When the shooting stopped, Tompkins went out the back door and his cohorts exited through the front door. They did not take anything from the house, and there was "hardly any money" on the table. Realizing that he had left his gun at the apartment, Tompkins returned and tried to get in through the back door. T.191. However, when the occupants yelled that he "wasn't coming back in," Tompkins ran back to the getaway car. Id. The police showed Tompkins a white hat that had been found at the crime scene which Tompkins identified as his. Id. Tompkins told the police that he was certain that he was not the one who shot Lindsay.

Prior to jury deliberations, the trial court dismissed one of the first degree burglary charges. The jury, after deliberating for about two days, returned a verdict convicting Tompkins of the remaining charges in the indictment.

B. Sentencing and Post-Conviction Proceedings

Tompkins was sentenced to concurrent terms of imprisonment, the longest of which was twenty-five years to life. His conviction was unanimously affirmed on direct appeal. People v. Tompkins, 66 A.D.3d 1373 (4th Dept. 2009), lv. denied, 15 N.Y.3d 758 (2010).

C. The Federal Habeas Petition

Petitioner timely filed the instant federal habeas petition raising a number of claims of ineffective assistance of trial counsel. Respondent answered the petition, and Petitioner filed a reply. The matter is now fully submitted and ready for decision. For the reasons that follow, the request for a writ of habeas corpus is denied, and the petition is dismissed.

III. General Legal Principles

A federal court may entertain a state prisoner's habeas corpus petition only to the extent that the petition alleges custody in violation of the Constitution, laws, or treaties of the United States. 28 U.S.C. § 2254(a).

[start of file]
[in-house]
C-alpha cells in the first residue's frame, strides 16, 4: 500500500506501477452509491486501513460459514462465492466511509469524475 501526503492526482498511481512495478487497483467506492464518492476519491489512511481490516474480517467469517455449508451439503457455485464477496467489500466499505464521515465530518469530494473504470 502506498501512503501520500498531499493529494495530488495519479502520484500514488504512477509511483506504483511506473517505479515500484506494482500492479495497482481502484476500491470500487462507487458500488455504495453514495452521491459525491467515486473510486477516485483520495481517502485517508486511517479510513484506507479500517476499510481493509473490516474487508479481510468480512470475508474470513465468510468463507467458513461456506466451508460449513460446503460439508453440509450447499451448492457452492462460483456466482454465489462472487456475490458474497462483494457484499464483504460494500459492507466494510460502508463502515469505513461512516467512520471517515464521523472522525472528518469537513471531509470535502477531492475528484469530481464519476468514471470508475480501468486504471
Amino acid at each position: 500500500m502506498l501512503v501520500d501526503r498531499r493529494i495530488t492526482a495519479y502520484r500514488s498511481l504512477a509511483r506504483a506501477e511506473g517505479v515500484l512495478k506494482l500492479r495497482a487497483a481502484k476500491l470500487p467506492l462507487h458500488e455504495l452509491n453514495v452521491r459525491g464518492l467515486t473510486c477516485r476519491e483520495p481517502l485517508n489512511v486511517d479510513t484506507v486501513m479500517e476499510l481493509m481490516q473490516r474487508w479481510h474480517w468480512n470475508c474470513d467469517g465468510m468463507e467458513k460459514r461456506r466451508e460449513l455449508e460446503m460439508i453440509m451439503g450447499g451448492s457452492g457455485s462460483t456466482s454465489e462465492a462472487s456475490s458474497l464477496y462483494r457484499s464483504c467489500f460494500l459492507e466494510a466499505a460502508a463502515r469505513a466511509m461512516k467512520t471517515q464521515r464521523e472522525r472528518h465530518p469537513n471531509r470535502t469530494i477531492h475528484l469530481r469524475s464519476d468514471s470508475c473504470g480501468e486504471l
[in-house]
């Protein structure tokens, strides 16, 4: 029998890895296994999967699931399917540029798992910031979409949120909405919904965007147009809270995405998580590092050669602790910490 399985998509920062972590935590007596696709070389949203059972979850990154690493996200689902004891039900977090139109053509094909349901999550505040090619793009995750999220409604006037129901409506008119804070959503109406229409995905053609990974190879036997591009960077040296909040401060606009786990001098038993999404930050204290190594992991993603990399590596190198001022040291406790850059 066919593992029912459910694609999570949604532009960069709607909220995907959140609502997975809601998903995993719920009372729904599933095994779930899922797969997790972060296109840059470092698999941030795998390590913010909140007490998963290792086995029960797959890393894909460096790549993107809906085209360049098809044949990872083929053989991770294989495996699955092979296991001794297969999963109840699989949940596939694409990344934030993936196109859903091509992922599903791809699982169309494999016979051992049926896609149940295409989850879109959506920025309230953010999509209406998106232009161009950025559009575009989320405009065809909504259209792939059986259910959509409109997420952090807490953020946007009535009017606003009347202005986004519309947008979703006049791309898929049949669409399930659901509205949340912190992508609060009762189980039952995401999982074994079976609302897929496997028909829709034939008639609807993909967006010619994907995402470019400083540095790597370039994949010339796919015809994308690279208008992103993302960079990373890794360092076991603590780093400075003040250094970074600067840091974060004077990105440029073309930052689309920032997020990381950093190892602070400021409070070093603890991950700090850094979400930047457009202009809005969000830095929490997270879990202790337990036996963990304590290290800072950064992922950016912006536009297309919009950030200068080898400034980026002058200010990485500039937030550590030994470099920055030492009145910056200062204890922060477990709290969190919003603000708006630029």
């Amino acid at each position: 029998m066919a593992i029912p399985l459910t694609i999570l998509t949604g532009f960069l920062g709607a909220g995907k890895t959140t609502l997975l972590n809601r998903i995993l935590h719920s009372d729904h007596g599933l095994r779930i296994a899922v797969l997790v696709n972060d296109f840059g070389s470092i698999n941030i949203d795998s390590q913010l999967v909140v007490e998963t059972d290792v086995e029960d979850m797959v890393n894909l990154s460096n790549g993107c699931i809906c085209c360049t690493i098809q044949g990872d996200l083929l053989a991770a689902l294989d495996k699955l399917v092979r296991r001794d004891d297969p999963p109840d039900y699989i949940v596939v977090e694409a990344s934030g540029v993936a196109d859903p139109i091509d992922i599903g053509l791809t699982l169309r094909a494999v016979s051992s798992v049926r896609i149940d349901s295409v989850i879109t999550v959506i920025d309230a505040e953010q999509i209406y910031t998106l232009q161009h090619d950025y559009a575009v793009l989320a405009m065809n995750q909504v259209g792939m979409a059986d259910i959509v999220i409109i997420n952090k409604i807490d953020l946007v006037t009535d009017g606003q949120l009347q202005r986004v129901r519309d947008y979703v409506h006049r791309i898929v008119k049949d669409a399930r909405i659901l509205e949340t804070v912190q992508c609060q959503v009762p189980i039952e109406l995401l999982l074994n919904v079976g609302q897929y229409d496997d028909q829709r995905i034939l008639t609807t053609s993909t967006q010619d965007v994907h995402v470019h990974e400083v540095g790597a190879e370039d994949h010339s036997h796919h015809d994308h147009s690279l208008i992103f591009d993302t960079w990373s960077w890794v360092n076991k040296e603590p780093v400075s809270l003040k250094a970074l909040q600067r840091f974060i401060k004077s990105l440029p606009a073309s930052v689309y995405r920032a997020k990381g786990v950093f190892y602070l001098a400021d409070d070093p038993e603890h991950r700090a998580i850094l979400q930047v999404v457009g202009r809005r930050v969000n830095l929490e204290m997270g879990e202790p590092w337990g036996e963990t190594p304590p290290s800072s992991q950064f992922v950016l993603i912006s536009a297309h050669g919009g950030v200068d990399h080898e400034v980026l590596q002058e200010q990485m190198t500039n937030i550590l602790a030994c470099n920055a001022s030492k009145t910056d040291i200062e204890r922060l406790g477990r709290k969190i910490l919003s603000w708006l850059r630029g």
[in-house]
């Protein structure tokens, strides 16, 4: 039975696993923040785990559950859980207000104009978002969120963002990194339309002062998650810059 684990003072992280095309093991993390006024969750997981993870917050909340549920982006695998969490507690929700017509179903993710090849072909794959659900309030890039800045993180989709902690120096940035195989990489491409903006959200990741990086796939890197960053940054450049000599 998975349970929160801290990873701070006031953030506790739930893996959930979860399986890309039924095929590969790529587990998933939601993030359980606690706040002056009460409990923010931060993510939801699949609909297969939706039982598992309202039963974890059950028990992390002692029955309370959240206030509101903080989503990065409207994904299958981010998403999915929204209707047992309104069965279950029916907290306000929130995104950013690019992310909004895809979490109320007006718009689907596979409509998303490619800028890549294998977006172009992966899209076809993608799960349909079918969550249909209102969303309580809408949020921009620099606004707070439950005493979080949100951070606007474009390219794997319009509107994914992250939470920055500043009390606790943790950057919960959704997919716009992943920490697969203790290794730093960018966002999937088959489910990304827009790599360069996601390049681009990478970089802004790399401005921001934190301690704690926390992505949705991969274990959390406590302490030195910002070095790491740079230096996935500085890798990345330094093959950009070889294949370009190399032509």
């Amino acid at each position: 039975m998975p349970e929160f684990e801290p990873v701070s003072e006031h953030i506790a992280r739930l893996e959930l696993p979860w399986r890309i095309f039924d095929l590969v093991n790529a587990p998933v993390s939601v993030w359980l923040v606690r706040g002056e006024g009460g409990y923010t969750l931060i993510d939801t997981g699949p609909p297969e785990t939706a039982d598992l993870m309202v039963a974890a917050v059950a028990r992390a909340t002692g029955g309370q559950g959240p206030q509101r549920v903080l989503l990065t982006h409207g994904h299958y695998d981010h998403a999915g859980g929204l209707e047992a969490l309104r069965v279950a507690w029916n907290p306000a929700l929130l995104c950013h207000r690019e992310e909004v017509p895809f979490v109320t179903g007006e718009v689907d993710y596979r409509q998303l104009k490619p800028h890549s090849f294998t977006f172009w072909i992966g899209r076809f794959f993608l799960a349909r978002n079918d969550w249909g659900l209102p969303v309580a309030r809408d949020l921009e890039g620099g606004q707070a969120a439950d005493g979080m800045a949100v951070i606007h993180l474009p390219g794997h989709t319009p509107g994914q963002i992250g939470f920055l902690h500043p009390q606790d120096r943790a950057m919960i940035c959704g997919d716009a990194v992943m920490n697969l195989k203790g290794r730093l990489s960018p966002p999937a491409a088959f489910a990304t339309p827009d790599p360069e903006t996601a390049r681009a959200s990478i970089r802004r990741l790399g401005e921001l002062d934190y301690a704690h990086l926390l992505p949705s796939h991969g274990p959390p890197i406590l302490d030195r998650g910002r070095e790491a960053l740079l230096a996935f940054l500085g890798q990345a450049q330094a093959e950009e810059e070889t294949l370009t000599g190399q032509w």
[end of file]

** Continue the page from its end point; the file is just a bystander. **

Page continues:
For federal constitutional claims adjudicated on the merits by a state court, the deferential standard of review codified in the Anti-Terrorism and Effective Death Penalty Act ("AEDPA") applies. A habeas petitioner can only obtain habeas corpus relief by showing that the state court decision was "contrary to, or involved an unreasonable application of, clearly established Federal law, as determined by the Supreme Court of the United States," or was based on "an unreasonable determination of the facts in light of the evidence presented in the State court proceeding." 28 U.S.C. § 2254(d)(1)-(2).

V. Analysis of the Petition

A. Ineffective Assistance of Trial Counsel

1. Overview

The Appellate Division denied Petitioner's challenges to defense counsel's performance, stating that "he was not denied effective assistance of counsel[.]" People v. Tompkins, 66 A.D.3d 1373, 885 N.Y.S.2d at 668 (citing, inter alia, People v. Baldi, 54 N.Y.2d 137, 147 (1981)). The Second Circuit has held that New York's "meaningful representation" standard, articulated in People v. Baldi, supra, for evaluating counsel's performance is not "contrary to," 28 U.S.C. § 2254(d)(1), the principles set forth in Strickland v. Washington, 466 U.S. 668 (1984). Strickland has been deemed to be the "clearly established," 28 U.S.C. § 2254(d)(1), Supreme Court law for evaluating claims of ineffective assistance of trial counsel. Rosario v. Ercole, 601 F.3d 118, 126 (2d Cir. 2010) (citation omitted). Thus, Petitioner can only obtain relief if the Appellate Division's adjudication of his ineffectiveness claim was an "unreasonable application" of Strickland. Id. The Supreme Court has explained that, under 28 U.S.C. § 2254(d)(1), the "question is whether there is any reasonable argument that counsel satisfied Strickland's deferential standard." Harrington v. Richter, 537 U.S. __, 131 S. Ct. 770, 788 (2011).

2. Trial Counsel's Alleged Errors

a. Failure to Inquire Whether the Right to Counsel Had Attached at the Time of the Interrogation